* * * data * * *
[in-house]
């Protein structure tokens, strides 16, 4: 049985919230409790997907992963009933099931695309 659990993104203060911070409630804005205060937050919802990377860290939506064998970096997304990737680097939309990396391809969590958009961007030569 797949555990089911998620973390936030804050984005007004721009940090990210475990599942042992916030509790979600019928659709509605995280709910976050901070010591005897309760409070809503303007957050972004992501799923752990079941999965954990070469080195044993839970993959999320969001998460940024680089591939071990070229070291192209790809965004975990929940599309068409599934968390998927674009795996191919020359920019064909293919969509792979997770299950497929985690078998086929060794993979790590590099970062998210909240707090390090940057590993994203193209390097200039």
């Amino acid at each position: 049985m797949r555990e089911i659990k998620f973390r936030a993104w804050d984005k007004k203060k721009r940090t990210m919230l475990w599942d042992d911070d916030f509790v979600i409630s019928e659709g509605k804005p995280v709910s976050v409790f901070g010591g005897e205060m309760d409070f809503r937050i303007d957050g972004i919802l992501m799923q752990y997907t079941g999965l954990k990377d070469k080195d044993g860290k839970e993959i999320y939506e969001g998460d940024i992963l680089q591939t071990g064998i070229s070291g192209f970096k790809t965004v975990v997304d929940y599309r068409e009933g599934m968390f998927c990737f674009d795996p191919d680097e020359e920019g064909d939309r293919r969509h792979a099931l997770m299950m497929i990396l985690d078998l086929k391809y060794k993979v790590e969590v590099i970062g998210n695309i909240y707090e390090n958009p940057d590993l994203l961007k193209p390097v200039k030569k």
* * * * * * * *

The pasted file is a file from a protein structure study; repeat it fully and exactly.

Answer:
[in-house]
């Protein structure tokens, strides 16, 4: 049985919230409790997907992963009933099931695309 659990993104203060911070409630804005205060937050919802990377860290939506064998970096997304990737680097939309990396391809969590958009961007030569 797949555990089911998620973390936030804050984005007004721009940090990210475990599942042992916030509790979600019928659709509605995280709910976050901070010591005897309760409070809503303007957050972004992501799923752990079941999965954990070469080195044993839970993959999320969001998460940024680089591939071990070229070291192209790809965004975990929940599309068409599934968390998927674009795996191919020359920019064909293919969509792979997770299950497929985690078998086929060794993979790590590099970062998210909240707090390090940057590993994203193209390097200039």
């Amino acid at each position: 049985m797949r555990e089911i659990k998620f973390r936030a993104w804050d984005k007004k203060k721009r940090t990210m919230l475990w599942d042992d911070d916030f509790v979600i409630s019928e659709g509605k804005p995280v709910s976050v409790f901070g010591g005897e205060m309760d409070f809503r937050i303007d957050g972004i919802l992501m799923q752990y997907t079941g999965l954990k990377d070469k080195d044993g860290k839970e993959i999320y939506e969001g998460d940024i992963l680089q591939t071990g064998i070229s070291g192209f970096k790809t965004v975990v997304d929940y599309r068409e009933g599934m968390f998927c990737f674009d795996p191919d680097e020359e920019g064909d939309r293919r969509h792979a099931l997770m299950m497929i990396l985690d078998l086929k391809y060794k993979v790590e969590v590099i970062g998210n695309i909240y707090e390090n958009p940057d590993l994203l961007k193209p390097v200039k030569k």